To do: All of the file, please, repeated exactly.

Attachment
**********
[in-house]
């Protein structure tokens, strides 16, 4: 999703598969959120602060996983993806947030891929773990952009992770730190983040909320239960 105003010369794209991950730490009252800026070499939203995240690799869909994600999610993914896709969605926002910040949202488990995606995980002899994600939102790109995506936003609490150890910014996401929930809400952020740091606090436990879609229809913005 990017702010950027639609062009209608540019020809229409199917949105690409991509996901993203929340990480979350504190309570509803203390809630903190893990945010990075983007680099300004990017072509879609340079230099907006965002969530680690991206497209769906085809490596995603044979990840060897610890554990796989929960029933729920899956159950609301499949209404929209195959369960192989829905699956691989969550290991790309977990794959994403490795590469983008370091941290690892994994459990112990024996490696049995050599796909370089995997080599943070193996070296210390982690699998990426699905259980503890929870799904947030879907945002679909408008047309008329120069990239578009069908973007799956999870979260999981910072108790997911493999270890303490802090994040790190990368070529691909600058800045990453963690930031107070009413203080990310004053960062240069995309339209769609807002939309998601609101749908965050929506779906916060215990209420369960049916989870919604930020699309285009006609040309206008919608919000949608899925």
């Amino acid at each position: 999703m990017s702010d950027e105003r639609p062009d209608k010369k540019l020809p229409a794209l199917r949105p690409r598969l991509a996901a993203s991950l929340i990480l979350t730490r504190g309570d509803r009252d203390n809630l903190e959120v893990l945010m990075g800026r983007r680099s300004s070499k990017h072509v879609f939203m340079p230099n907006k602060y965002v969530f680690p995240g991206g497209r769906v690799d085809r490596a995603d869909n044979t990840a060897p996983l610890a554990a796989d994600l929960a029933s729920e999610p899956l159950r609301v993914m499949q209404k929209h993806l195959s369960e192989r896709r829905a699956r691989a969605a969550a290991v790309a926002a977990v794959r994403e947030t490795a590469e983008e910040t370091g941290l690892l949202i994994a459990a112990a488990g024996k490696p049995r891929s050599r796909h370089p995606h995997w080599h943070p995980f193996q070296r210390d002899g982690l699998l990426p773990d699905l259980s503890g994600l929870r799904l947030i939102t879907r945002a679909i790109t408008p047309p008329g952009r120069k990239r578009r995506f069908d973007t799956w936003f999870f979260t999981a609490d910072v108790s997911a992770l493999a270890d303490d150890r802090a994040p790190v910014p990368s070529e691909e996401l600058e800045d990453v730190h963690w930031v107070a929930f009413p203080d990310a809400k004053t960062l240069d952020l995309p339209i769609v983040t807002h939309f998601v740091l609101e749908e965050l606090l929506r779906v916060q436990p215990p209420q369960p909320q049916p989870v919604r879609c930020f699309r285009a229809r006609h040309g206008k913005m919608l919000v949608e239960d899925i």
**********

[in-house]
């Protein structure tokens, strides 16, 4: 999703598969959120602060996983993806947030891929773990952009992770730190983040909320239960 105003010369794209991950730490009252800026070499939203995240690799869909994600999610993914896709969605926002910040949202488990995606995980002899994600939102790109995506936003609490150890910014996401929930809400952020740091606090436990879609229809913005 990017702010950027639609062009209608540019020809229409199917949105690409991509996901993203929340990480979350504190309570509803203390809630903190893990945010990075983007680099300004990017072509879609340079230099907006965002969530680690991206497209769906085809490596995603044979990840060897610890554990796989929960029933729920899956159950609301499949209404929209195959369960192989829905699956691989969550290991790309977990794959994403490795590469983008370091941290690892994994459990112990024996490696049995050599796909370089995997080599943070193996070296210390982690699998990426699905259980503890929870799904947030879907945002679909408008047309008329120069990239578009069908973007799956999870979260999981910072108790997911493999270890303490802090994040790190990368070529691909600058800045990453963690930031107070009413203080990310004053960062240069995309339209769609807002939309998601609101749908965050929506779906916060215990209420369960049916989870919604930020699309285009006609040309206008919608919000949608899925």
């Amino acid at each position: 999703m990017s702010d950027e105003r639609p062009d209608k010369k540019l020809p229409a794209l199917r949105p690409r598969l991509a996901a993203s991950l929340i990480l979350t730490r504190g309570d509803r009252d203390n809630l903190e959120v893990l945010m990075g800026r983007r680099s300004s070499k990017h072509v879609f939203m340079p230099n907006k602060y965002v969530f680690p995240g991206g497209r769906v690799d085809r490596a995603d869909n044979t990840a060897p996983l610890a554990a796989d994600l929960a029933s729920e999610p899956l159950r609301v993914m499949q209404k929209h993806l195959s369960e192989r896709r829905a699956r691989a969605a969550a290991v790309a926002a977990v794959r994403e947030t490795a590469e983008e910040t370091g941290l690892l949202i994994a459990a112990a488990g024996k490696p049995r891929s050599r796909h370089p995606h995997w080599h943070p995980f193996q070296r210390d002899g982690l699998l990426p773990d699905l259980s503890g994600l929870r799904l947030i939102t879907r945002a679909i790109t408008p047309p008329g952009r120069k990239r578009r995506f069908d973007t799956w936003f999870f979260t999981a609490d910072v108790s997911a992770l493999a270890d303490d150890r802090a994040p790190v910014p990368s070529e691909e996401l600058e800045d990453v730190h963690w930031v107070a929930f009413p203080d990310a809400k004053t960062l240069d952020l995309p339209i769609v983040t807002h939309f998601v740091l609101e749908e965050l606090l929506r779906v916060q436990p215990p209420q369960p909320q049916p989870v919604r879609c930020f699309r285009a229809r006609h040309g206008k913005m919608l919000v949608e239960d899925i």